One of the areas you will need to handle are the emotions of your husband, as well as your own. Both of you will need to adjust to the finality of this terrible disease, and it won't be easy. You both will get frustrated, but try to talk through the frustration for as long as possible.

Being a family caregiver has its own set of problems. You want to do everything perfectly, solve all the problems and make everything better. You don't want to take care of your sick husband; you want him well. Then there is the guilt you experience because you feel the way you do and can't solve all the problems. It's called caregiver guilt. Accept the fact that you can't foresee the future. Some of your decisions might be different if you could look into the future, but you can't. Make your decisions on the information you have at the time, and accept that you did the best you could with the information you had available.

Your husband is still able to think and do things. Don't hinder him. Let him do as much as possible for as long as possible. Always be on the watch for signs that he might be putting himself or someone else in danger, but don't do anything unusual until you see those signs. Let him live as normal a life as long as possible. Let him enjoy everything that he can.

This is the time to prepare for future problems. Learn as much as you can about how the disease progresses and what you can expect. Find out how to handle the various situations that may arise, but remember that you may not have to face all the situations you learn about. Contact your local Alzheimer's Association because they have a lot of information that will help you. Ask questions, then ask more questions. That is how you will learn what you need to know. Knowing what to expect and what not to expect will help you tremendously.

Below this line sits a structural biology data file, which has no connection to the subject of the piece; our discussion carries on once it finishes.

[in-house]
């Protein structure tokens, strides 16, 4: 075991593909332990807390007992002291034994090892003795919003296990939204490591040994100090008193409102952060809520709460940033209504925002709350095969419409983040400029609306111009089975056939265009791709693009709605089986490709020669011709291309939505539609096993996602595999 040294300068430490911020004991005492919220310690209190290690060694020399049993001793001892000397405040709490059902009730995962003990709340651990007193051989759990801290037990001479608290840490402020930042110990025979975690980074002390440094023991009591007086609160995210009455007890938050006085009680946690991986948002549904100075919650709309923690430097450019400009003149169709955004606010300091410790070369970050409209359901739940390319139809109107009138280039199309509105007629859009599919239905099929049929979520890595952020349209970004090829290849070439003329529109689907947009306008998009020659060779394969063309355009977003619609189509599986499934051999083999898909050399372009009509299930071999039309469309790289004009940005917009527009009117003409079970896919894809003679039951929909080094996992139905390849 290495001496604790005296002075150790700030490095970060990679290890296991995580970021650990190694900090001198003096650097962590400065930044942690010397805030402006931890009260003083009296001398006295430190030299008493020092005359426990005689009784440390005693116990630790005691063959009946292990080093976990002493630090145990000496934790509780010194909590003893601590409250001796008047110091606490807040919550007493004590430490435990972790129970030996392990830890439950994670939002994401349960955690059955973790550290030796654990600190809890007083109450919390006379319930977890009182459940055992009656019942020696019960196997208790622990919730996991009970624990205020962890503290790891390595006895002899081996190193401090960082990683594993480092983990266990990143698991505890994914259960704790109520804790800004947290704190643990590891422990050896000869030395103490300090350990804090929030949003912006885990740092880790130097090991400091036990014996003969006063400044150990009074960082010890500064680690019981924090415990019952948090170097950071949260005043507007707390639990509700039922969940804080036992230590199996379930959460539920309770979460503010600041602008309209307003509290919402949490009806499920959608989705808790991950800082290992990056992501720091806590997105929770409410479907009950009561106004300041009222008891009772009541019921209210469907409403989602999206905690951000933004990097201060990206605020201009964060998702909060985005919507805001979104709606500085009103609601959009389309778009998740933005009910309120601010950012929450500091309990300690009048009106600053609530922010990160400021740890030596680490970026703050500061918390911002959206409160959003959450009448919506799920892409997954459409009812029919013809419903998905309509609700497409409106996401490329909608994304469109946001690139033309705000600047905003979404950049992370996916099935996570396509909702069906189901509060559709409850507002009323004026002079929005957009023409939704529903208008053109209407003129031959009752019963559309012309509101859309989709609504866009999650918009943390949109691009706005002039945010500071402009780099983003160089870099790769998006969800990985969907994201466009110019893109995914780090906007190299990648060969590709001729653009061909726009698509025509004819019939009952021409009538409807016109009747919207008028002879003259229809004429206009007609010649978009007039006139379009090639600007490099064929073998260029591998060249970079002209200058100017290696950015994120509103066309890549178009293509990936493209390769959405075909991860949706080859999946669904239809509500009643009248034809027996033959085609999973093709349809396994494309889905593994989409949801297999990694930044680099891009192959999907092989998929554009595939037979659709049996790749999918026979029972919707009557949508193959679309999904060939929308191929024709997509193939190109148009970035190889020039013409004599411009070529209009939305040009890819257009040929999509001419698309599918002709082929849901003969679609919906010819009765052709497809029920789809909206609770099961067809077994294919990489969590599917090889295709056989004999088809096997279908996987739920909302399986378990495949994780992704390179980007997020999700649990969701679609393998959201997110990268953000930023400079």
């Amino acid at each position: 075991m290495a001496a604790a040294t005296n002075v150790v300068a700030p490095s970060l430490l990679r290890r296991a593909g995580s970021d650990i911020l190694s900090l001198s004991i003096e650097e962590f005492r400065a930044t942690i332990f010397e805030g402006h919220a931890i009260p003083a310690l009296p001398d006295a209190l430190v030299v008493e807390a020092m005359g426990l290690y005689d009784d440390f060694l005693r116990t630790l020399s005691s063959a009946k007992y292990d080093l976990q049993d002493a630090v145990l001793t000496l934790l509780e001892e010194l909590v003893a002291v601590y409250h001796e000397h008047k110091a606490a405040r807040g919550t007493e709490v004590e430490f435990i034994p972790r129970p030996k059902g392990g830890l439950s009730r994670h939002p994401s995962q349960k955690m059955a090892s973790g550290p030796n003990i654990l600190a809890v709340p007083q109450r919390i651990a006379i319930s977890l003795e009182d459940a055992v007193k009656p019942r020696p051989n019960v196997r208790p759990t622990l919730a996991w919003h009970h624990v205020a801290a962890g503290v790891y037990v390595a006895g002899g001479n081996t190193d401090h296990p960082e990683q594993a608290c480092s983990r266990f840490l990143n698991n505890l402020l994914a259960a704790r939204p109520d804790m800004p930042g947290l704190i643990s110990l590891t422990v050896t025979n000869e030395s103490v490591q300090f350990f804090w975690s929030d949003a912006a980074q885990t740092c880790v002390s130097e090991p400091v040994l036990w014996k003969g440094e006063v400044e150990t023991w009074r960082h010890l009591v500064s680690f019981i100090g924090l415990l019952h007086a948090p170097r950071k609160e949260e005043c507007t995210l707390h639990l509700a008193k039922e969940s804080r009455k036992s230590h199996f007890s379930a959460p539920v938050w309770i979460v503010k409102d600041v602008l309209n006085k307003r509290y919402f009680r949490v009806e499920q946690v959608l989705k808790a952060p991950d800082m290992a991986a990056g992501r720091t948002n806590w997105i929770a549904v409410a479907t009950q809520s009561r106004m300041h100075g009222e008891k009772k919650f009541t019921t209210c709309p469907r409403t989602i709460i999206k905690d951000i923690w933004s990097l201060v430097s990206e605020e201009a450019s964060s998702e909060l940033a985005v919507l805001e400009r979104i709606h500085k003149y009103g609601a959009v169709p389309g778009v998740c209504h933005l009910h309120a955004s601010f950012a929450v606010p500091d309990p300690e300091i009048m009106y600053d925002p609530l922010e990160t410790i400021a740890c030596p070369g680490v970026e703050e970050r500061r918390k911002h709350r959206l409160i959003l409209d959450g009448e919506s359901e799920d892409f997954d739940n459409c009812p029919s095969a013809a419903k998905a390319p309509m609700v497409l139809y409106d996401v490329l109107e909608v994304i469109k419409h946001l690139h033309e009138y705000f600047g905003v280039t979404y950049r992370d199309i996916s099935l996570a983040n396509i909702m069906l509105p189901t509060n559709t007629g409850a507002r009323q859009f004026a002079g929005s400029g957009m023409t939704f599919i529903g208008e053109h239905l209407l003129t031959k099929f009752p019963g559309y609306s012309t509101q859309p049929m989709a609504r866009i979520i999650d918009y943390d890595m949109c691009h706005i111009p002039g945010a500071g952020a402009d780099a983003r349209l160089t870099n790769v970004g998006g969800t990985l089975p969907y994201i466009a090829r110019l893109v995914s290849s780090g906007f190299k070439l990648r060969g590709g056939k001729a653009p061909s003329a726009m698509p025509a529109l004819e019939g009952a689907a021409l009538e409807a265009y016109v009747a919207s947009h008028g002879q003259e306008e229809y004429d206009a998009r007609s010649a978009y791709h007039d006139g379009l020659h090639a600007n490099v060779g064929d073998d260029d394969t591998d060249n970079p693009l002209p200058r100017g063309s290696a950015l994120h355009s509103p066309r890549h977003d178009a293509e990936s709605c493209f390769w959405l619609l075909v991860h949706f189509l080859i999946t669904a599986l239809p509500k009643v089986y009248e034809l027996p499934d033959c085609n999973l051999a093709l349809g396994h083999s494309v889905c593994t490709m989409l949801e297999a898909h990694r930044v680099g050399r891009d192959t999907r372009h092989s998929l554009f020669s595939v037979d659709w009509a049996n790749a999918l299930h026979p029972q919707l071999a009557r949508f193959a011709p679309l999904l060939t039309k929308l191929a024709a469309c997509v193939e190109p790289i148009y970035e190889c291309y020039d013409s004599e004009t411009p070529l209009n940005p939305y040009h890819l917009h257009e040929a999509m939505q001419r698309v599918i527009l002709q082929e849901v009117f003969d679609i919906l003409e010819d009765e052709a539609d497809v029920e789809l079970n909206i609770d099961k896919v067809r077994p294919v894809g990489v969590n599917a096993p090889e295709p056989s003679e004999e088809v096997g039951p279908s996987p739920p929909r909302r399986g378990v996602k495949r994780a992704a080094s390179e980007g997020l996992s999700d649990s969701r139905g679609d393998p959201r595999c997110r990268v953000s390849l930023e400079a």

After you talk to someone at the Alzheimer's Association, find out what help is available for the later stages of the disease. Is your husband a veteran? Will he need to depend on Social Security? What about disability insurance? Will he need to be admitted to a nursing home? Will you have people come into the house to take care of him? There are several areas you need to check into. If you can pay for his care yourself, that is great. Most people can't afford to pay for everything themselves and they depend on long-term care insurance or government programs to pay for the care. You will need all the financial assistance you can get because it costs a lot to take care of someone with Alzheimer's disease.

In my March 8, 2004, column, Knowing What You Need Is the First Step In Getting What You Need, I provide a Needs and Resources Worksheet to help you evaluate what your current needs are and what resources you have available to fill those needs. When you find a need that you don't have resources for, ask for help from friends, family members, the government or any place else you can get the help needed.

The needs will change as your husband's disease progresses, so print off more than one form. Keep the worksheet handy and periodically re-evaluate and revise what the needs and resources are.

© 2005 Pederson Publishing, Inc. All Rights Reserved.
Commercial use, redistribution or other forms of reuse of this information is strictly prohibited without the prior written permission of Pederson Publishing.